by Alta Tura
Frank Cruzen, co-founder and first president of the Sacramento
Urban Creeks Council, passed away on August 29, 2006. Frank
accomplished many things before he took on the challenge of
advocating for creeks in Sacramento County. After he and his
wife Marie raised their family, he retired from Pacific Bell
and could have chosen leisurely golden years. Instead he chose
to earn a college degree in biology and then put his newly
acquired book-learning to practical use.
Almost 20 years have passed, but Jo Smith clearly remembers
Frank asking her the question, "What are we going to do about
Sacramento's creeks?" She didn't have an answer. Frank had
some ideas, Jo made some calls, and a meeting was arranged.
The Sacramento Urban Creeks Council was born with Frank at
Frank understood the problems of our creeks because he had
walked most of them. He saw the garbage in the creeks. He
observed the decline in fish and other aquatic animals. He
saw how homes and businesses were built right up to the creek
banks. He recognized the invasive plants that had escaped from
yards and were taking over habitat from the plants. He took
others to the creeks or showed people his photographs to
point out the decline. Creek maps and documents were examined.
He and Jo interviewed experts and concerned citizens who
studied and pondered how to reverse the mistreatment and
neglect of our local waterways. An initial solution proposed
by Frank was to clean the garbage out of the creeks. Our new
organization had its first project. On a spring Saturday in
1987, a small group of adult and youth volunteers plunged into
a clean-up of Arcade Creek near American River College. Frank
saw to it that the clean-up became an annual effort that
expanded yearly. He involved the creek maintenance groups of
the City and County of Sacramento, recruited leaders for the
growing number of clean-up sites and volunteers, and formed a
committee to plan the process as it grew into a major event.
After a few years, he left the leadership of the committee in
the capable hands of Jane Steele, who became the second president
of the Sacramento Urban Creeks Council.
Frank saw the need for a curriculum that aided teachers in using
creeks as outdoor classrooms. Dipping Into Creeks was the result.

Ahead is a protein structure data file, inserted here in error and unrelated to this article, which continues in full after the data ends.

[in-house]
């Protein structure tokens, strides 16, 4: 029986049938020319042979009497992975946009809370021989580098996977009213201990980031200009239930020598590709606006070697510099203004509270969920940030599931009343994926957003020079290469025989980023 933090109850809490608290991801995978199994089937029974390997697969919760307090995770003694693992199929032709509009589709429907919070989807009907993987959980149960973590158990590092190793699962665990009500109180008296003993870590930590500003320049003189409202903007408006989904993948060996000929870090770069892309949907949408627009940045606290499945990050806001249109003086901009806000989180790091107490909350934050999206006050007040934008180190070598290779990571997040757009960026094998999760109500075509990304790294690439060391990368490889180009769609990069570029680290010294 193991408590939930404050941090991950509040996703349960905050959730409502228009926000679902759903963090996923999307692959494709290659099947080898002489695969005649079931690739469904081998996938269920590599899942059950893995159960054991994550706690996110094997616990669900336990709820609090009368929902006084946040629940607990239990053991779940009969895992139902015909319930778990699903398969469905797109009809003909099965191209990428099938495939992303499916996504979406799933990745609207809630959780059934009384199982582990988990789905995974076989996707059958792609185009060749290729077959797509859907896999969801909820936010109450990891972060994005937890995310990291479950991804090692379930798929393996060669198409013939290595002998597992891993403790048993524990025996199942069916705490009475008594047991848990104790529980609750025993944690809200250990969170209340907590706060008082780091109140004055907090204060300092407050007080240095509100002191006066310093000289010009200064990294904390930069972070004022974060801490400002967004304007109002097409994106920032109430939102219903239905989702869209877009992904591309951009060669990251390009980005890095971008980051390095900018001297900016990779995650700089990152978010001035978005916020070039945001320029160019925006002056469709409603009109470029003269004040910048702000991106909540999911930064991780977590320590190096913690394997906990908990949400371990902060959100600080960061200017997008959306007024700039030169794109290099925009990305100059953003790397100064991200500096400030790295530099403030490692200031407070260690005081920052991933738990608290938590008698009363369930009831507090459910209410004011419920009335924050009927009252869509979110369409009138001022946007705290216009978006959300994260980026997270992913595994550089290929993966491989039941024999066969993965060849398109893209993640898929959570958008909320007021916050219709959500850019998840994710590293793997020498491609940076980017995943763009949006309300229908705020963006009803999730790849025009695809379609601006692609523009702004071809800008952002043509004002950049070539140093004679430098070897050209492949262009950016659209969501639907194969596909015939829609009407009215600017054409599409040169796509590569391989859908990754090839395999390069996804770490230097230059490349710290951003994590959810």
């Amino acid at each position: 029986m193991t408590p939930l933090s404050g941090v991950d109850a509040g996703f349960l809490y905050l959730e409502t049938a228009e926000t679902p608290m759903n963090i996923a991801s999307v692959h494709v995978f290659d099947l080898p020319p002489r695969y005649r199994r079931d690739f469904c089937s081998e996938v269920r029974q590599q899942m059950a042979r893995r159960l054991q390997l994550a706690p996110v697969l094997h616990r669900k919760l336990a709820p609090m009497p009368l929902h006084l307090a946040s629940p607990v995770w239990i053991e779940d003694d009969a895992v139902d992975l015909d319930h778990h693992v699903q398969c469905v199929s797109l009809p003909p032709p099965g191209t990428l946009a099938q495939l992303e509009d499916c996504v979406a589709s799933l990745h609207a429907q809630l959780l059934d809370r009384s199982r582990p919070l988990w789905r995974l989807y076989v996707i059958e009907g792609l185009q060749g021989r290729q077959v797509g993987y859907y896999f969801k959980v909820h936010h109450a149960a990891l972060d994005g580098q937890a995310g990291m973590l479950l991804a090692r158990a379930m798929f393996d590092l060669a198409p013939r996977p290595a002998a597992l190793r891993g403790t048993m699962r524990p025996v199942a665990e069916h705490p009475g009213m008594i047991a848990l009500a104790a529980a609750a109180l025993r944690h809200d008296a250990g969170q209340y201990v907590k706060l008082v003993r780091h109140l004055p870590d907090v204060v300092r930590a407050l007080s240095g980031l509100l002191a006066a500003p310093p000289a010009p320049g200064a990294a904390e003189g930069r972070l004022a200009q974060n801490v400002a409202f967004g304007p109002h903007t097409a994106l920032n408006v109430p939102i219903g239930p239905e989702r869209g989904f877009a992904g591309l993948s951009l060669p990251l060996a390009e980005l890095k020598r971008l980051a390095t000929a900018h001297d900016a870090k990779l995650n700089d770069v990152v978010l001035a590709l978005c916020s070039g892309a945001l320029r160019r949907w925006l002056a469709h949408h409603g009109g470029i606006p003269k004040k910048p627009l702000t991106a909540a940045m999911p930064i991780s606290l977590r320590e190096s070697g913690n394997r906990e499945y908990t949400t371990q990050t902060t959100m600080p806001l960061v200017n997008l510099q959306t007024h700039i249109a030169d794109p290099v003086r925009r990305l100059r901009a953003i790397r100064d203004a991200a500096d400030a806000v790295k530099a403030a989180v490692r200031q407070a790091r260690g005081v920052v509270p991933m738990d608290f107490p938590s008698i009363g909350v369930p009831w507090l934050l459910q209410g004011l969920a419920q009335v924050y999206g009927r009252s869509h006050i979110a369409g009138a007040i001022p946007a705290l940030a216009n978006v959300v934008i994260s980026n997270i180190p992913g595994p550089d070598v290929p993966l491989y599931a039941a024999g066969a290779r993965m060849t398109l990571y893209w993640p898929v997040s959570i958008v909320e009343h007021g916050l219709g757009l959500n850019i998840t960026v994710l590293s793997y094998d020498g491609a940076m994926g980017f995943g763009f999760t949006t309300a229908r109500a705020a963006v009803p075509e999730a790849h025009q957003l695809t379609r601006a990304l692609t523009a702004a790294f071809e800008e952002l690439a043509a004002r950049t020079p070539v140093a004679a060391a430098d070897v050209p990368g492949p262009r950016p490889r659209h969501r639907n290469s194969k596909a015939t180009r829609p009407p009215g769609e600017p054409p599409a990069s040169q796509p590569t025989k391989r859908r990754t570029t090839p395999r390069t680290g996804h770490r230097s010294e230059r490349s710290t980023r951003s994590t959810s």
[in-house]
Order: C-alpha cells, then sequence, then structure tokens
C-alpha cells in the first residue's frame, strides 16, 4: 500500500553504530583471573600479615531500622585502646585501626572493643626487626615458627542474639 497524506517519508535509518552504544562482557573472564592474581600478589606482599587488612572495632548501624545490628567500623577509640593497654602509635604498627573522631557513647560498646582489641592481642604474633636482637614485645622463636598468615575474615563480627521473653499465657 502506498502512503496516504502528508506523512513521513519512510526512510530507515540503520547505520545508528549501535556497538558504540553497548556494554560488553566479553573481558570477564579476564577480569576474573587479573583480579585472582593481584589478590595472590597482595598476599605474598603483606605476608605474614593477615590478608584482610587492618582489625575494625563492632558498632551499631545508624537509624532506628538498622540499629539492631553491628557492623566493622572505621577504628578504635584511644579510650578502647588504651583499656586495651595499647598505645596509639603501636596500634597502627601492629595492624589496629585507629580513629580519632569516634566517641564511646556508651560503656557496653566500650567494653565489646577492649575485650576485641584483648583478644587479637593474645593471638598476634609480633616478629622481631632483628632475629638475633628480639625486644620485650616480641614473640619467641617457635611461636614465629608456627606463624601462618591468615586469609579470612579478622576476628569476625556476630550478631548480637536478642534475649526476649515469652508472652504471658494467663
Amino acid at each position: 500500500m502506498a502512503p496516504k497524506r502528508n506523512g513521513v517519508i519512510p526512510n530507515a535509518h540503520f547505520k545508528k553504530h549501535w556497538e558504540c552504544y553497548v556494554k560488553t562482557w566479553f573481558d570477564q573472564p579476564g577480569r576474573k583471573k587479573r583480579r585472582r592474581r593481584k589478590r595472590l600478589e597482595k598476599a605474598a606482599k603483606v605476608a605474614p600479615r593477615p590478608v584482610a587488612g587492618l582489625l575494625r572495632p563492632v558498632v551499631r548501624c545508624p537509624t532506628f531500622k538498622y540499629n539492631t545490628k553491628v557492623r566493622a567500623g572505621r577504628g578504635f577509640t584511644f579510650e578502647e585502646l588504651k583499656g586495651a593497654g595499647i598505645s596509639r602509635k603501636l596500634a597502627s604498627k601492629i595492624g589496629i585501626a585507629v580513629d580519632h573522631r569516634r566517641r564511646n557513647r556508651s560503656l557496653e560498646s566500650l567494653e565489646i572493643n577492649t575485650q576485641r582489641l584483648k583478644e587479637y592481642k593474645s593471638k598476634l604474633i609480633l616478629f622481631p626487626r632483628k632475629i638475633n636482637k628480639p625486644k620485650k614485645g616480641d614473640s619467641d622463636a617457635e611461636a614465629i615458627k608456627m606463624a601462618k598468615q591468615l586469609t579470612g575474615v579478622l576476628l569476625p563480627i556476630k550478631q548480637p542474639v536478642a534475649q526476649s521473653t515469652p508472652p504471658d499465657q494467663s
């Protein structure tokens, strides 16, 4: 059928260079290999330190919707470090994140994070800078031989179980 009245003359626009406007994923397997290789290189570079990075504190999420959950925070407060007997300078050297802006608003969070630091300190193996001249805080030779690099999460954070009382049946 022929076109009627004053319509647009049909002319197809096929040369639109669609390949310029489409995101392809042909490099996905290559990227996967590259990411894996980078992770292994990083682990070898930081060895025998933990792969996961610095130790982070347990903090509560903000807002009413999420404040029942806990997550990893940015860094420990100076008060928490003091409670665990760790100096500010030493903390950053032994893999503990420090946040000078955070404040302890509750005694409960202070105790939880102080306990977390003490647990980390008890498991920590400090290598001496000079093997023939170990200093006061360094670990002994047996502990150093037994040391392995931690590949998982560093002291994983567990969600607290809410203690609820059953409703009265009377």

He suggested special recognition for schools that studied and
performed service projects on creeks. The Creek Steward Award
gives that recognition annually at the Creek Week Splash Off
attended by sponsors and dignitaries. Frank established ties
with American River College that, among other things, enlisted
the help of students with the clean-ups.
Frank worked and studied hard, planned well, found partners,
nurtured new recruits and was a strong leader. When he decided
it was time to retire from his volunteer work, he made sure
successors were in place. If you didn't know Frank, imagine
somebody unassuming, kind, good, thoughtful and considerate "
with steady determination, showing you his creek pictures and
urging you to help him answer the question, "What are we going
to do about Sacramento's creeks?" You can be proud to be part
of his answer.
Others remember Frank:
by Bruce Swinehart:
Years ago on the first day of one of my classes,
I asked each student to explain why they were taking my Natural
History class. I always did that as an ice breaker. It seemed to
be a normal make-up of the class except for one very bright-eyed
fellow who looked almost as old as I did, unlike most of my
students. He said he was retired and was always interested in
nature and wanted to do something of value with his time. Many
people just sit down in front of the TV set and take it easy.
Frank was definitely not that type. I would often come in to
the classroom early and find Frank there.
During the class students could come in and study the specimens
on their own time any time the class room wasn't in use. He was
so interested that I invited him to come with my group on the
Sacramento Christmas Bird Count. He came for several years until
his back caused him too much trouble. Through the Bird Count
we became friends. Frank enjoyed college and did so well that
he decided to get his degree. He graduated from American River
College and then attended California State University, Sacramento,
where he was awarded his BA degree. I was very impressed with
his desire and energy to go back to college and start a new
career. Needless to say, he did well and became very active in
conservation in our area.
I was always very proud that I played a role in Frank's success
and was doubly pleased when he and Jo Smith got the UCC started
on such a great foundation. I miss Frank very much as a friend
and as an outstanding environmentalist in our area. I hope The
Urban Creeks Council and membership will remember that the
organization didn't just happen. It took people with vision and
ability to make it happen. I really admire Frank and Jo for what
by Benjamin Etgen:
Frank was also the president of the American
River College Alumni Association. He was both an excellent
leader and a friend. He brought new life to the association.
All of its members will fondly recall his term as president.
The association hosted a dessert and play event. Like always,
he was highlighting the efforts of others, desserts from the
culinary department and a play from the theater department.
He personally welcomed everyone and was sincerely interested
in how they were and what they were doing.
This article originally appeared in our Fall 2006 Newsletter